The U.S. Labor Department told a federal appeals court Friday that while it intends to revise the Obama-era rule that made millions of workers eligible for overtime pay the agency will continue to defend its authority to create and enforce such a regulation.
In a brief filed in the lawsuit challenging the rule, the Labor Department urged the U.S. Court of Appeals for the Fifth Circuit to lift the cloud created by a Texas trial judge's broad conclusion that any salary-level test adopted by the agency would be unlawful.
In 2016, the Labor Department updated the federal salary threshold for overtime eligibility for the first time in 12 years, from $23,660 to $47,476. It made 4.2 million workers newly eligible for overtime pay.
A group of businesses and 21 states sued in Texas court over the regulation, arguing it would be a burden to companies and was federal overreach. A federal judge blocked the implementation of the policy late last year, just as it was set to go into effect on Dec. 1. A lawsuit in New Jersey court, filed this month by a group of Chipotle workers, could test the scope of that injunction.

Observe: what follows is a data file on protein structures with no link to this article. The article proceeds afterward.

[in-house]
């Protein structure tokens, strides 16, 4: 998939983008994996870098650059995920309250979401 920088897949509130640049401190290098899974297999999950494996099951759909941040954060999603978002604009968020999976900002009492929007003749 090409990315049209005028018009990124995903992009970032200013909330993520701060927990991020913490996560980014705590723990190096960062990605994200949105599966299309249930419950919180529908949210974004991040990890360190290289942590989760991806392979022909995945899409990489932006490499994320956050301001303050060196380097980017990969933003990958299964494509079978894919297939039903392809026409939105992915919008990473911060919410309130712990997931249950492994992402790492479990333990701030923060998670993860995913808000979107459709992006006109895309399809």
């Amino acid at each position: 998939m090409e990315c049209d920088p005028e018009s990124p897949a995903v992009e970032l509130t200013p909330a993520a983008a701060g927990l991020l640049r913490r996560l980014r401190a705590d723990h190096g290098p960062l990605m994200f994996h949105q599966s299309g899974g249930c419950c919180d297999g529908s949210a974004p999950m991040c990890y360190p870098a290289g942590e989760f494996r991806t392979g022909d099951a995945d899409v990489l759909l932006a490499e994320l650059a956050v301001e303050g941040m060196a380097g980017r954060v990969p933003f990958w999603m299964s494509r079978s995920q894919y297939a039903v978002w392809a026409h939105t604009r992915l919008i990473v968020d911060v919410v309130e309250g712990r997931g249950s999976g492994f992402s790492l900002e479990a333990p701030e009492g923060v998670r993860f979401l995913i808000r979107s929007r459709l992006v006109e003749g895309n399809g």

The Labor Department said in its court filing that it has not decided to advocate for a specific salary level and intends instead to determine what that level should be. Regulators also said they won't move quickly to confront what level might be appropriate.
In light of this litigation contesting the department's authority to establish any salary level test, the department has decided not to proceed immediately with issuance of a notice of proposed rulemaking to address the appropriate salary level, Alisa Klein, a Justice Department lawyer, wrote in the brief. The rulemaking process imposes significant burdens on both the promulgating agency and the public, and the department is reluctant to issue a proposal predicated on its authority to establish a salary level test while this litigation remains pending.
Labor Secretary Alexander Acosta has previously said it would be appropriate to consider a new salary threshold but would consider amending the threshold. He said it was unfortunate that the rule had not been updated in a decade.
On Tuesday, the department sent a request for information to the Office of Management and Budget, calling for public comment, a sign from many observers that the department is moving toward revision on the rule.
Business groups have been carefully watching this case and have hoped that the rule would be rescinded or altered under the Trump administration. The National Restaurant Association submitted an amicus brief opposing the Obama overtime rule.
It's great to see a Department of Labor finally taking the time to fully evaluate the impact its regulations will have on businesses, said Angelo Amador, executive director of the Restaurant Law Center, in a statement.
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